Make your homemade envelopes amazing with this DIY envelope glue. Envelope glue is painted on the envelope flap and allowed to dry. It is moistened to seal the envelope just like with regular store-bought envelopes. While you can buy envelope glue in some office supply stores, it is hard to find and can be expensive. (At this writing the current price on Amazon for a 1 ½ ounce bottle is $50. Yikes!). But you can make DIY envelope glue for pennies.
It only takes 10 minutes to make 3 ounces of DIY envelope glue – you can’t even drive to the store in that time. That’s enough for hundreds of handmade envelopes. Plus it uses just 3 ingredients (plus water) that you already have in your kitchen. It’s GMO-free and gluten free, too.
A lot of envelope glues are made with pork gelatin, the most common gelatin. It isn’t kosher, so envelopes and stamps for use in Israel don’t have a strip of lickable glue to seal them, according to my daughter who lives in Jerusalem. But you can make your own envelope glue for pennies. You can make it kosher and you can even make it taste great.
A recap of the benefits of DIY Envelope Glue
- Tastes great
- Dries clear
Here’s my recipe for DIY Envelope Glue flavoured with grapefruit essential oil. You can use any citrus essential oil or peppermint essential oil for a good tasting, lickable glue, that’s kid-friendly.
Kosher Envelope Glue That Tastes Great
This is magical glue that dries on the envelope but can be licked just like regular envelope glue to seal the envelope. It is kosher and doesn’t have a nasty taste. The essential oils are antimicrobial and help preserve it. Plus they make it taste good, too. Keep unused portions refrigerated. It should keep for a month in the fridge.
Yield: 3 fluid ounces – enough for 300+ card size envelopes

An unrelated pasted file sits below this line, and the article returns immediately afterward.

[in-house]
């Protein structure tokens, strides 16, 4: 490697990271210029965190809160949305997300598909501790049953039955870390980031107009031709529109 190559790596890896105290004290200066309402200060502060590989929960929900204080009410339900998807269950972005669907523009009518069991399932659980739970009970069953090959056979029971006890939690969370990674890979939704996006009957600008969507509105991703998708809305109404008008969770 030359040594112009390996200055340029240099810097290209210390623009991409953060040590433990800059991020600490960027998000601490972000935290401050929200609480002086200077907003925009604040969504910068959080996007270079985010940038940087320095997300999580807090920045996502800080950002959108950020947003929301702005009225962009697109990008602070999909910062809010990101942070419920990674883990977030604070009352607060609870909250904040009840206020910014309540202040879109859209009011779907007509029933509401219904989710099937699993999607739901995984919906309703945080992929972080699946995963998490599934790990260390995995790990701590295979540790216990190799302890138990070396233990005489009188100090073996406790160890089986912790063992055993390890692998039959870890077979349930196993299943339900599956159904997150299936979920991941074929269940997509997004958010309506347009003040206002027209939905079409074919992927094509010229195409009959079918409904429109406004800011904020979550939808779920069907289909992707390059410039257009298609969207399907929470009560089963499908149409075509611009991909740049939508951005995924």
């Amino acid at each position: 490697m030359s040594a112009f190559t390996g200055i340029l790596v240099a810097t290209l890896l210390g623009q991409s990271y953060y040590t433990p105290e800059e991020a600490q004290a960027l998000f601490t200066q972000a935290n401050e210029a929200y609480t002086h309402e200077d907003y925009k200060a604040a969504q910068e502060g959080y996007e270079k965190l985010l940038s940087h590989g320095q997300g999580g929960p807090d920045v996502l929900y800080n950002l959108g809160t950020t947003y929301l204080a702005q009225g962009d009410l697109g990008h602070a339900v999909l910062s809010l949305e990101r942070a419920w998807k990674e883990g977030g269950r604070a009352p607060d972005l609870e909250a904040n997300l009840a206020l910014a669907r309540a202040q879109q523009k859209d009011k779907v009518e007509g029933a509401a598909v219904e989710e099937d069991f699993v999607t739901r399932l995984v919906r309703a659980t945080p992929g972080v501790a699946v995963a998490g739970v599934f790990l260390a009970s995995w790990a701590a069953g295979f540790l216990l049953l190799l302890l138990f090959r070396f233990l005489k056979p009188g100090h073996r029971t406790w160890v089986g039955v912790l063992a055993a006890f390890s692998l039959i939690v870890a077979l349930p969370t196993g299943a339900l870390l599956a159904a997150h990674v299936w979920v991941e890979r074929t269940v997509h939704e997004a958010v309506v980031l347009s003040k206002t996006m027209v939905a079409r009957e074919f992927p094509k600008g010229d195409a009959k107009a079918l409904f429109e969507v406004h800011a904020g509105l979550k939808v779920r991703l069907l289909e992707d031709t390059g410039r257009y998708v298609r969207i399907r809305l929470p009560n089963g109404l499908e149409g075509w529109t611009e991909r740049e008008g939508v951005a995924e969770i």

1 tablespoon of kosher gelatin (or 1 pouch) (This is the one I use.)
1 tablespoon cold water
3 tablespoons boiling water
½ tsp. honey
1 tablespoon of gelatin is the equivalent of one envelope of unflavoured gelatin, or 7 grams or ¼ ounce. You can use an envelope of gelatin to replace the 1 tablespoon called for in the recipe. (Note that unless marked as kosher or beef, gelatin is commonly made from pork hides and hooves.)
Sprinkle gelatin over cold water in a heat-proof glass measuring cup. Allow the gelatin to soften for 5 minutes. Pour boiling water over the gelatin. Stir well to fully dissolve the gelatin.
Add honey and stir to mix fully. Add essential oil.
Immediately place glue in a sanitized glass jar with a tight lid. A four ounce jam jar or cosmetic jar is the perfect size.
Label the jar “Envelope Glue” and date it.
When to discard:
Discard it if the glue turns liquid in the fridge, has a bad smell, or becomes moldy. These are signs of spoilage. Just discard the glue and make a new batch.
Warm the glue by placing the jar in a glass of hot tap water, until the glue turns liquid.
Using a ¼ inch wide, stiff paint brush apply a thin line of glue on the envelope flap of each envelope you wish to seal. Allow the glue to dry for three to five minutes. The glue will dry clear. Once it is fully dry, the envelopes can be put away, for later use.
To seal the envelopes, moisten the ribbon of glue by licking or apply a barely damp sponge to the glue surface. Seal the envelope as usual.
Notice how good it tastes! There’s no nasty hide glue flavour. It’s acid-free and nontoxic, so it’s perfect for scrap booking and archival use, too. It’s safe for children and pets.
Cost of the commercial product: $30+. Cost to make your own: 25 cents to 50 cents for 3 ounces.
Other ways to use this DIY hide glue
- Make stickers, stamps, and embellishments
- Use it for seed envelopes, letters, cards, and valentines
- Handmade journals and books
- Dried flowers
- Handmade papers
- Sticking paper to paper
Check out my tutorial for DIY Envelopes in Any Size for more ideas on putting this hide glue to work.